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Microsoft is squaring a clutch of private antitrust suits accusing the company of price gouging by donating more than $1 billion in cash, hardware, training and software to 12,500 schools in poor areas in America.

The donation spreads over five years, and removes an irritating litigation thorn from Microsoft's flank, while putting the company on the side of the angels.

"I think will really make a difference in the lives of millions of school children," CEO Steve Ballmer said in a conference call. Quite.

Microsoft places a value of $550 million on the software it is giving away, which in our books carries an effective marginal cost to the company of zero.

MS will also effectively donate 200,000 Intel and Mac PCs - which can be bought by the poor schools for $50 each. This will be a bonanza, obviously for Apple, and obviously for a handful of big-brand PC OEMs

It will be instructive to see how many competing software accounts Microsoft mops up on the Great PC Dole-out. If the UK education system is anything to go by, the vast majority of US schools by now are MS-only at the desktop level. But the point made by some is that MS shuts out any future competitors from an awful lot of schools for a very long time.

This is the concern that Red Hat, the biggest commercial Linux distro, seeks to exploit. In an opportunistic (and all the better for that) press release, the company offers to provide open-source software "in every school district in the United States free of charge".

The money freed by removing Microsoft's software from the settlement equation is enough to buy one million PCs, instead of the 200,000 proposed by Microsoft, Red Hat says.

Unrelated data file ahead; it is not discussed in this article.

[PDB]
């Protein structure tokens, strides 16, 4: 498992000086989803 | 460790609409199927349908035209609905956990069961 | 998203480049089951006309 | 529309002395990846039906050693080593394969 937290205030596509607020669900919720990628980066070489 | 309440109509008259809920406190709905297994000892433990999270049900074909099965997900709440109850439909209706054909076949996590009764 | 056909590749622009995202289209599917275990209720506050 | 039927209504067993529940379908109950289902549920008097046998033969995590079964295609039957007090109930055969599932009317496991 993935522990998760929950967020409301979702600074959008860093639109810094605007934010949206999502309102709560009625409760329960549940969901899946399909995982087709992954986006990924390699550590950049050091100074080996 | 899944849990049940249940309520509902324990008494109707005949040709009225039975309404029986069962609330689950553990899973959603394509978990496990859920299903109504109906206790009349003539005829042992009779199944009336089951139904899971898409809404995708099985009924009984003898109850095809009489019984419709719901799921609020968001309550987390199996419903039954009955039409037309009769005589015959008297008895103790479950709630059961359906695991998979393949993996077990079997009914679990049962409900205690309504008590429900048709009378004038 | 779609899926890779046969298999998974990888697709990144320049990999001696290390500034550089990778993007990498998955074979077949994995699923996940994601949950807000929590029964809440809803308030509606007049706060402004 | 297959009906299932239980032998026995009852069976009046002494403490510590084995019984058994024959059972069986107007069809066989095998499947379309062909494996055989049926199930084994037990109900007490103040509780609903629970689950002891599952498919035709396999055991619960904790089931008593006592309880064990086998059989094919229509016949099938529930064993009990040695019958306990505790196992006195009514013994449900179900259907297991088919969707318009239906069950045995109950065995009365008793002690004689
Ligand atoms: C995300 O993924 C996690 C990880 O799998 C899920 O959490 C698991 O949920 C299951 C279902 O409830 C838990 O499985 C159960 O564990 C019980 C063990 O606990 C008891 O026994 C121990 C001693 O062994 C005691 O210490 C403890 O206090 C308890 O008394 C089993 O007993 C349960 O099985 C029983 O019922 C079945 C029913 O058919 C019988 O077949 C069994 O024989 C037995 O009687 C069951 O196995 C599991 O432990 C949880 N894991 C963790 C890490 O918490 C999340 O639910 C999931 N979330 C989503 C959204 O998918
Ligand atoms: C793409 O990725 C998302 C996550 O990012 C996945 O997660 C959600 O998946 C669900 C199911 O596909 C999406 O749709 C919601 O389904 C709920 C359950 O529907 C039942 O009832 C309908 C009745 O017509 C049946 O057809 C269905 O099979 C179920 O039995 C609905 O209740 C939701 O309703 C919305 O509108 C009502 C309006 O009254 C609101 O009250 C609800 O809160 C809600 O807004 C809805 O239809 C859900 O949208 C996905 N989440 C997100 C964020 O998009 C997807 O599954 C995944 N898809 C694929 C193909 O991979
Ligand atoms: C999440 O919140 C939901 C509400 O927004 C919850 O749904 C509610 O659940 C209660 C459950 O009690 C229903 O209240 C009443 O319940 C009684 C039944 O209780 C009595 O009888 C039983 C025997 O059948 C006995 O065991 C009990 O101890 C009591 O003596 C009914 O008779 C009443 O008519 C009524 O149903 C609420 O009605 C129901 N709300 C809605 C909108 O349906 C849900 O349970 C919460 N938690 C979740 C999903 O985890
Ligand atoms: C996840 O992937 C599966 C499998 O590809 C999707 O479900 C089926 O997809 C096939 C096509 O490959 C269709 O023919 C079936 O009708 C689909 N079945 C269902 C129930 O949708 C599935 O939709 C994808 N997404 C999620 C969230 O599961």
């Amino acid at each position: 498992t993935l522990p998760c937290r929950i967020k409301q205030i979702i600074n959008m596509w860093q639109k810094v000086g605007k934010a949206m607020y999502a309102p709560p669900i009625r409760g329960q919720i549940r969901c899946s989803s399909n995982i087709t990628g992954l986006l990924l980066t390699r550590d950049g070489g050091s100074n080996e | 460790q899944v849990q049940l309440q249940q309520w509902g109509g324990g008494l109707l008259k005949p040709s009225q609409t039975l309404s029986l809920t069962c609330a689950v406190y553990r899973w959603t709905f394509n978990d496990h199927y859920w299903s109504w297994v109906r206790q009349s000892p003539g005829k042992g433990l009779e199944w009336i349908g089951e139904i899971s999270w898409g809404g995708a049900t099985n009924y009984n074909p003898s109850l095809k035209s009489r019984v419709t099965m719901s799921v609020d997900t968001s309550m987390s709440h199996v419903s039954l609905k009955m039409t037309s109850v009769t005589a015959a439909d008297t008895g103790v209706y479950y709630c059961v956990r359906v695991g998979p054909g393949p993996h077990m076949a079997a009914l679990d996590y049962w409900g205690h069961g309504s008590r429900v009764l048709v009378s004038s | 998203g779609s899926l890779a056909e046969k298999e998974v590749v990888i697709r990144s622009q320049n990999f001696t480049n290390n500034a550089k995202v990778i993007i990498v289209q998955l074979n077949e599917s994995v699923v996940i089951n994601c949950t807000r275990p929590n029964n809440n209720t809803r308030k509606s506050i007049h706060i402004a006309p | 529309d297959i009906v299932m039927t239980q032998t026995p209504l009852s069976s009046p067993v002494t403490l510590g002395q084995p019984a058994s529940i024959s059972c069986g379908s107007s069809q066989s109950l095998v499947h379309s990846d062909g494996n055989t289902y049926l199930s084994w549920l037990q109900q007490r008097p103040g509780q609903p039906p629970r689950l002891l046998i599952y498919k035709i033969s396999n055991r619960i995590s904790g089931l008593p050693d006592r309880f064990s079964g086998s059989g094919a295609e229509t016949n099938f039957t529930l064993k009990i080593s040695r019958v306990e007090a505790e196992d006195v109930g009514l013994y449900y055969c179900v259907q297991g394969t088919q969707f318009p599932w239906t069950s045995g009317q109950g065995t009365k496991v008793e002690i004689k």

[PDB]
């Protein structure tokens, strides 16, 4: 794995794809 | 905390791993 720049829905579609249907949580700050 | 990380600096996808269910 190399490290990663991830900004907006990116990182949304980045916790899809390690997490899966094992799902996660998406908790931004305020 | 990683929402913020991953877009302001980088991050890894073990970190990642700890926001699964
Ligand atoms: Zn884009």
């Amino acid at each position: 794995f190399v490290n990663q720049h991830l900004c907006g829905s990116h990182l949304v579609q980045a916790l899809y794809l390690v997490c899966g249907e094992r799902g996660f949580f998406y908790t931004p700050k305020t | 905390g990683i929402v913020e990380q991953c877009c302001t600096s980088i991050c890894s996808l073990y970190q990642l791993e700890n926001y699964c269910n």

Which is all very well. But should the poor be a playing field for IT companies to score points at the expense of their rivals?

If Red Hat really wants to help the indigenous poor, why doesn't it pay for free breakfasts for all children of primary school age in poor areas? And why doesn't Microsoft restock the public libraries with books, or pay for a hundred thousand class-room assistants. Or dole out free pianos, a cause we have urged since 1997.

Ragged Trouser Software Developers

Poor children in rich countries what do they need?
Here's our incomplete list. Somewhere safe to live; three meals a day; parents who love them, who don't beat them up, and who maybe even read to them occasionally; somewhere to play outside; a good school which doesn't treat them as failures because they are poor; books; swimming lessons; friends. And when they are a little older? A credit card. This is how one gains membership of the Digital elite, not through owning a poxy computer decked out with poxy software.

Western governments have a different set of hierarchies, which fits in well with the mores of IT firms. In the US and the UK in particular, the governing class is obsessed with the 'Digital Divide', which can be defined as the lack of access that the poor have to computing and Internet technologies by poor people.

How better to bridge this illusory divide than through private finance? And where better to bridge the Digital Divide than through deserving poor children? The adults are no-hopers; the young have a chance, if only they have some groovy software in school and a free laptop refurb - so long as they resist the temptation to sell it on the black market to buy season tickets for their local football club. ®

Divide and Rule

Free PCs for the poor on black market
Poorest Brits to be given PCs
Truants rewarded with £1K notebooks

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